A new era at Seattle Parks? A culture change may be needed

Parks advocates have a rocky meeting with the interim superintendent.
Crosscut archive image.
Parks advocates have a rocky meeting with the interim superintendent.

Editors note: To celebrate Crosscut's 10th anniversary as a local news organization, so we are featuring the stories from April 1, 2007 on our homepage.

A meeting Friday, March 30, between the Seattle Parks Department's acting director and Parks and Open Space Advocates covered a lot of territory but left unresolved the question of public process with the embattled agency.

Parks activists in attendance said they are hopeful Betty Jean "B.J." Brooks, named as interim superintendent after Ken Bounds retired earlier this year, will follow through on a pledge to meet further with POSA. "We had eight topics and covered them all, but that gave only about five minutes per topic," noted John Barber, POSA leader.

A municipal parks department might seem an unlikely lightning rod for controversy. But under Bounds – who was pushed by Mayor Greg Nickels, some observers say – the department managed to incite ill will among numerous neighborhood and open-space constituencies in recent years. Capping citizen disenchantment was a November "no confidence" vote in Bounds (and, indirectly, the mayor) in the form of a city charter amendment granting the City Council oversight of the parks superintendent appointment. The measure passed by a 4-to-1 margin.

Brooks, at least initially considered by some City Hall watchers to have the inside track to succeed Bounds, met with POSA in a session described as a feeling-out as well as a possible mending of fences. But reviews were mixed. Brooks butted heads with one attendee, longtime parks activist Mike Ruby, on the issue of the parks board's role. And she rejected out of hand Barber's suggestion that the city consider delaying funding for the Woodland Park Zoo's mammoth parking garage project until financial and ecological impacts could be studied further.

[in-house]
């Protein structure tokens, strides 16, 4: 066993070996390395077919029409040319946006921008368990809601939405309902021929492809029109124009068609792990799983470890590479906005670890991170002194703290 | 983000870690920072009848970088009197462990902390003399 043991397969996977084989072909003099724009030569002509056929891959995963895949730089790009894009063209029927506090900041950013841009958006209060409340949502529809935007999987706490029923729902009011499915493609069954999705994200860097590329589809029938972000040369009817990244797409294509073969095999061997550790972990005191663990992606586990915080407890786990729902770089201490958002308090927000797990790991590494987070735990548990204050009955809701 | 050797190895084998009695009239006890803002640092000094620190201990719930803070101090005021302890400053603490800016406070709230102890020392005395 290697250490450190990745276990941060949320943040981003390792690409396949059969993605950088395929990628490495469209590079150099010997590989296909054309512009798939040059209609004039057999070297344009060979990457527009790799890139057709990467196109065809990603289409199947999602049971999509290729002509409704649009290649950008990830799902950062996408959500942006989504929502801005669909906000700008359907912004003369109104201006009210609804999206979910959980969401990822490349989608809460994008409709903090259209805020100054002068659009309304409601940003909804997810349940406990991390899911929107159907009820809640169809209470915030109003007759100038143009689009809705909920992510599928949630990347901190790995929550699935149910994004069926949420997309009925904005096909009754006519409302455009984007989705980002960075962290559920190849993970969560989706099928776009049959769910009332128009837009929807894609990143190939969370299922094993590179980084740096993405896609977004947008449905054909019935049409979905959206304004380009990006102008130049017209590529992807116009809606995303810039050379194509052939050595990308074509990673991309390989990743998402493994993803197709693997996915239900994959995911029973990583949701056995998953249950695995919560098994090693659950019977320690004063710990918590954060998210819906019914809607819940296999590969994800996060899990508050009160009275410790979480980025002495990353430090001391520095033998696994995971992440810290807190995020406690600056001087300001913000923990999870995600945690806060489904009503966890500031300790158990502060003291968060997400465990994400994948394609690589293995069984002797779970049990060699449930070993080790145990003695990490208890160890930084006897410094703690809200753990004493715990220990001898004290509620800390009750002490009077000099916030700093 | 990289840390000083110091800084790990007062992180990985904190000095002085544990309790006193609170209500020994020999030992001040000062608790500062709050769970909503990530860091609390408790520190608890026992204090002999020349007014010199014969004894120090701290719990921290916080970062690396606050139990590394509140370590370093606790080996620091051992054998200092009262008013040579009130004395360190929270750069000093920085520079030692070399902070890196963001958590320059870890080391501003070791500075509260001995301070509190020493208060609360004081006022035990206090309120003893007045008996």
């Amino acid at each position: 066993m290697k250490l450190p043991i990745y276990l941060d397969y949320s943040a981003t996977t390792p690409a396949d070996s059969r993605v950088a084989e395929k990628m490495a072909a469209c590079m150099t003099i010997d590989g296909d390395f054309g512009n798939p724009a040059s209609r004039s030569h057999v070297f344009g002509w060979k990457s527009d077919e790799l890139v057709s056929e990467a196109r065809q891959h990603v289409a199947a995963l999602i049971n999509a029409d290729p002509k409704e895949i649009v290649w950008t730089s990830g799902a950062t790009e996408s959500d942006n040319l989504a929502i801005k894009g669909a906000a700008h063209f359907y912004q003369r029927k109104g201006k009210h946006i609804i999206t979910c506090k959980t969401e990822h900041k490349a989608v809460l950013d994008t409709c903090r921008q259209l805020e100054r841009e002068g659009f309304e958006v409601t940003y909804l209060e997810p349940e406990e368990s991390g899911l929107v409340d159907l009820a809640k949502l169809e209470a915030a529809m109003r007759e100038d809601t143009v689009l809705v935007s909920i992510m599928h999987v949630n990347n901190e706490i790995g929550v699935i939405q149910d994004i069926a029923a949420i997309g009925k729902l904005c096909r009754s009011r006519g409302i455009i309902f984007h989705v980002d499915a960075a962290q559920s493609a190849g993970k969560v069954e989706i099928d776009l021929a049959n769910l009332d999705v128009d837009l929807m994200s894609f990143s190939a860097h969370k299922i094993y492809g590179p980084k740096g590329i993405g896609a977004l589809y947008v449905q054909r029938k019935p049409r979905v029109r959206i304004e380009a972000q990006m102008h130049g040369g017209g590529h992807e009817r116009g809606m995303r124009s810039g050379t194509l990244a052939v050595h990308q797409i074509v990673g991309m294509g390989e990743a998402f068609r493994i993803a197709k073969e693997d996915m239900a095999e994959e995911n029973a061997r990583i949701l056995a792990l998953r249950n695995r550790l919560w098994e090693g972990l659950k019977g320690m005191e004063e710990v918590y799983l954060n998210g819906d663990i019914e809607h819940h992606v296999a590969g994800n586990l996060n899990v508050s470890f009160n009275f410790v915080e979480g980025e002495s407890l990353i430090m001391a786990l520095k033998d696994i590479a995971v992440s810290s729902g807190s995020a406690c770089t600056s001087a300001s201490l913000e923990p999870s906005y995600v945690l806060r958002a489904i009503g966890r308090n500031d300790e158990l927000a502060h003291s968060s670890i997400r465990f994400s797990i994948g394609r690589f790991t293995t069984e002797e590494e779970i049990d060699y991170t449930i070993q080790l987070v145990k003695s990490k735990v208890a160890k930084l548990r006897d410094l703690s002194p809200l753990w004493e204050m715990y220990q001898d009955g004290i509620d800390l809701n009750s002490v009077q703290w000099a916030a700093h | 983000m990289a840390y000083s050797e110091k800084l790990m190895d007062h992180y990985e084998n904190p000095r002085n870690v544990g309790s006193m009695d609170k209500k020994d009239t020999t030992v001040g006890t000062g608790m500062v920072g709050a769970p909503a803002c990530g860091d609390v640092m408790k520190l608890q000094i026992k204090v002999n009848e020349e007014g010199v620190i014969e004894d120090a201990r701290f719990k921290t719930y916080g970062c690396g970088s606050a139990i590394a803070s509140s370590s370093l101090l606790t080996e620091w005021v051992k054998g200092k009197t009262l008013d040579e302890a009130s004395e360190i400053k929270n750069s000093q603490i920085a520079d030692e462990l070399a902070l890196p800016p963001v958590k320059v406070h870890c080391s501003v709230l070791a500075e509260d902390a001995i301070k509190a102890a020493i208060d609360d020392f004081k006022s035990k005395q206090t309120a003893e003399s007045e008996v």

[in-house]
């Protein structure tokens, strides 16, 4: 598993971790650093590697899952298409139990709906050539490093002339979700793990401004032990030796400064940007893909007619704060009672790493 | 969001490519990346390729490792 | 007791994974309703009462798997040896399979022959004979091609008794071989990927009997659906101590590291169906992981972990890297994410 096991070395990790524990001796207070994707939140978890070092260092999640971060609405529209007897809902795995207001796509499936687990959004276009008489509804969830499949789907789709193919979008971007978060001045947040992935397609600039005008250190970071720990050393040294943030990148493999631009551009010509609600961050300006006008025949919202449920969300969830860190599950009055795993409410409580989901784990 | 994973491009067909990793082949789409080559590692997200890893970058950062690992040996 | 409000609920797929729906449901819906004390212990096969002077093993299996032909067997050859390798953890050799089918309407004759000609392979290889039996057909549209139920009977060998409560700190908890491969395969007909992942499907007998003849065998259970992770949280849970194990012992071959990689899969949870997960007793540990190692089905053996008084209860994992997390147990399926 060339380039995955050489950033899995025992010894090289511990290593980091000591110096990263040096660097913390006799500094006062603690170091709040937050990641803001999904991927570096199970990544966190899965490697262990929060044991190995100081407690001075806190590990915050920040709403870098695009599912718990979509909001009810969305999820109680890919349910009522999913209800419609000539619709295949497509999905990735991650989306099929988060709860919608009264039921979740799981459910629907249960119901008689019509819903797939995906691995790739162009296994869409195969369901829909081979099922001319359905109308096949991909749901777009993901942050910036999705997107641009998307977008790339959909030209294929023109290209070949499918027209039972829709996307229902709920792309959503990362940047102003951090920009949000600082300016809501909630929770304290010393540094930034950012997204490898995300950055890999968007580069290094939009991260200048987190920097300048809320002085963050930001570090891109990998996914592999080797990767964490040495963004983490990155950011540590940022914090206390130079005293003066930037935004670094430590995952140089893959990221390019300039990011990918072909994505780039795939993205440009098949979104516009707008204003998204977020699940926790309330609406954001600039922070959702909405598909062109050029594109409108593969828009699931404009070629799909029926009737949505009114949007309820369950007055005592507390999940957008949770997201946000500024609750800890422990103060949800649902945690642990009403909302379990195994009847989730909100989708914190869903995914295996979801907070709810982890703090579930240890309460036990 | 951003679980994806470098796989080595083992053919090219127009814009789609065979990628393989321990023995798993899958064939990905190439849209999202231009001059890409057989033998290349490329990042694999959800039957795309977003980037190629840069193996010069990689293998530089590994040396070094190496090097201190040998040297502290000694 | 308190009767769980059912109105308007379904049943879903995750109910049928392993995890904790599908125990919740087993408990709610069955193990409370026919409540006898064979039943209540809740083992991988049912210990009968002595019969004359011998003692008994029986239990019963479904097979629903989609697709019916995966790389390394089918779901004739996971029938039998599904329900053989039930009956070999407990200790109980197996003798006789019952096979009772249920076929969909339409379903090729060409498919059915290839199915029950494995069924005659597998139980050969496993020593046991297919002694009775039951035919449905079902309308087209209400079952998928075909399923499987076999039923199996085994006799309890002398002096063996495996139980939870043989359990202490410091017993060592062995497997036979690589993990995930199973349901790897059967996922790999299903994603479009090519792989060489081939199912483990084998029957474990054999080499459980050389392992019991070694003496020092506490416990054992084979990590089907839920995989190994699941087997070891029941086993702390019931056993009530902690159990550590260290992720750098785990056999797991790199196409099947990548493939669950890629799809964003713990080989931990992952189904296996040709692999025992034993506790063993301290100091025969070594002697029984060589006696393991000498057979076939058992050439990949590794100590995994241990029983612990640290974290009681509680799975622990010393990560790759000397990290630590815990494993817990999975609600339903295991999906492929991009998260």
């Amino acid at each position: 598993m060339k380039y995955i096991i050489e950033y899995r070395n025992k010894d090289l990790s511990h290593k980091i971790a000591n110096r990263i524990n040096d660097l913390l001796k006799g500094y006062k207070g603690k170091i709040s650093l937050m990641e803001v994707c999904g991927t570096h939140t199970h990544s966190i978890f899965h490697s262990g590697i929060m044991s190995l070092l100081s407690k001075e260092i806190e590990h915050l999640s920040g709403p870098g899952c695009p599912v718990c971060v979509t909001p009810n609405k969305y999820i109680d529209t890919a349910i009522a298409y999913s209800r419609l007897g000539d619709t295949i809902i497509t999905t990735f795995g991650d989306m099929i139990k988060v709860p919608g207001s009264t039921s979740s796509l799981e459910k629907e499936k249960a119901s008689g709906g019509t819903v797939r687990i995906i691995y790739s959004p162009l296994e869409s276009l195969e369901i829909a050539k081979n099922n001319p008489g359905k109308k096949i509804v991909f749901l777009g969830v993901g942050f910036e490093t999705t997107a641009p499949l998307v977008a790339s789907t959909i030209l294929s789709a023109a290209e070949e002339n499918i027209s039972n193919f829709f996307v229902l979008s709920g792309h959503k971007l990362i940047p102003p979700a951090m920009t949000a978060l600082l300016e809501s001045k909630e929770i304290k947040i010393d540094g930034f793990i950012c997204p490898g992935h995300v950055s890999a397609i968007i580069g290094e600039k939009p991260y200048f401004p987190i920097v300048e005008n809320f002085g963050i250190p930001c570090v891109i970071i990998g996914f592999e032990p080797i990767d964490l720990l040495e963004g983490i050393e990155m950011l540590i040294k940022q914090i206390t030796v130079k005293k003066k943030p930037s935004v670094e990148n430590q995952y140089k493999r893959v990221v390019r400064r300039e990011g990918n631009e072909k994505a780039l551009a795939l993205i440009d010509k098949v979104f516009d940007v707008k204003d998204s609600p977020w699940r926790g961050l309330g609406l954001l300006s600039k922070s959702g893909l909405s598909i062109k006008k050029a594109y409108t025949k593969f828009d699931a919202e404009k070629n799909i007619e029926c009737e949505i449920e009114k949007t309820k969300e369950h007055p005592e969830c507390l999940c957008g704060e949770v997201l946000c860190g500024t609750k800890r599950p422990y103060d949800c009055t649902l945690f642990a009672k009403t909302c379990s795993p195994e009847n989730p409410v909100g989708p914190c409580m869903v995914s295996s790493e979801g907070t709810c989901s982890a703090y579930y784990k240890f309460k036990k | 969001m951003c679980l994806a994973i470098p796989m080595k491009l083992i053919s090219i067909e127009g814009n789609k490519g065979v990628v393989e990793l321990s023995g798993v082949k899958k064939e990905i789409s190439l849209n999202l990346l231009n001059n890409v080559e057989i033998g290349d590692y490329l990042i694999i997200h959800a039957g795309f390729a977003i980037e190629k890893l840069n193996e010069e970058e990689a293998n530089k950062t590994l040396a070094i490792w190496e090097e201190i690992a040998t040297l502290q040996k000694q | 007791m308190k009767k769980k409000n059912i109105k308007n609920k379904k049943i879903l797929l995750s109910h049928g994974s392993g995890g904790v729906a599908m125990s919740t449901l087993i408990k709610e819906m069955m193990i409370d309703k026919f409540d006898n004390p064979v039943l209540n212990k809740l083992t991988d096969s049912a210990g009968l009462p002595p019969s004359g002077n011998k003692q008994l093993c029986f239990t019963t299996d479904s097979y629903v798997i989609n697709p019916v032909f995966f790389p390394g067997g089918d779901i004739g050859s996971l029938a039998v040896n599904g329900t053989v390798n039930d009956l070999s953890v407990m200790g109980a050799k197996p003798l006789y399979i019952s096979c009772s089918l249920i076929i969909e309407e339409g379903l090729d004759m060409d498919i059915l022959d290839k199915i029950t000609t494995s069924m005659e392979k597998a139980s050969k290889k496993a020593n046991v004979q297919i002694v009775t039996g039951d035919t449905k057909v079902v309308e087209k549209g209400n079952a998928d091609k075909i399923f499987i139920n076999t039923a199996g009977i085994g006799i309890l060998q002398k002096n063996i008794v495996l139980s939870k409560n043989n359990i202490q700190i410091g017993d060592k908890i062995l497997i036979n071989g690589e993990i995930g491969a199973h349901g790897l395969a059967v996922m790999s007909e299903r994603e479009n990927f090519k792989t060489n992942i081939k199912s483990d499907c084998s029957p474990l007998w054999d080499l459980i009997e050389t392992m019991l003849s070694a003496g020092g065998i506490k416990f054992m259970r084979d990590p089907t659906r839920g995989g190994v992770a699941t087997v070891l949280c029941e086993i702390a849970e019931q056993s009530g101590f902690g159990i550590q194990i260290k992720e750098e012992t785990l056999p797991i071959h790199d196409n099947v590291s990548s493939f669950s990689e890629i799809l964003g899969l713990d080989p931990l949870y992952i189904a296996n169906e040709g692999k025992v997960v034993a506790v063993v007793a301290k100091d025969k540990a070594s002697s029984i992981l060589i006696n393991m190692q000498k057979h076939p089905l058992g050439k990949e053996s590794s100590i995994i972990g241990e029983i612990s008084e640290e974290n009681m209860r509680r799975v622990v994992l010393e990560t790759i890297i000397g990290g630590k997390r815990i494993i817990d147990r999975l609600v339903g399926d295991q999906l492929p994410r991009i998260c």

"The most positive thing to come out of the meeting was that she said she'd like to meet again," Barber said. The department did not respond to e-mail and phone requests for comment on Friday.

Crosscut archive image.
Interim Seattle parks chief B.J. Brooks

Other attendees said Brooks seemed generally defensive. Rather than taking an opportunity to declare a more open and receptive public process, Brooks "punted" on philosophical points. Ruby asked Brooks how a recent shakeup of the parks board, in which the City Council changed the board's composition to include non-mayoral appointees, would affect the board's interaction with the department. Under Bounds, the board gained the reputation as a rubber stamp. After Brooks gave a "long-winded" answer "totally missing the point," Ruby said, she grew flustered when he pressed for clarification. "She said, 'I didn't know this was going to be on the agenda.'"

Ruby said he sees a need for citizens to be "more sophisticated as a community in tuning our approach" to multiple pressures on parks officials to please different factions. But he acknowledged that officials' tactics of making decisions behind closed doors and ignoring public concerns has ruptured trust in the department.

Besides the zoo garage and parks commission issues, the meeting covered landscaping Lake Washington Boulevard South, the parks department's role in mega-projects such as the planned new Highway 520 interchange at Montlake, a proposed land transfer at Wallingford Park, and environmentally friendly maintenance practices.


Please support independent local news for all.

We rely on donations from readers like you to sustain Crosscut's in-depth reporting on issues critical to the PNW.


About the Authors & Contributors

default profile image

Paul Andrews

Paul is a career journalist and a self-described bike nut.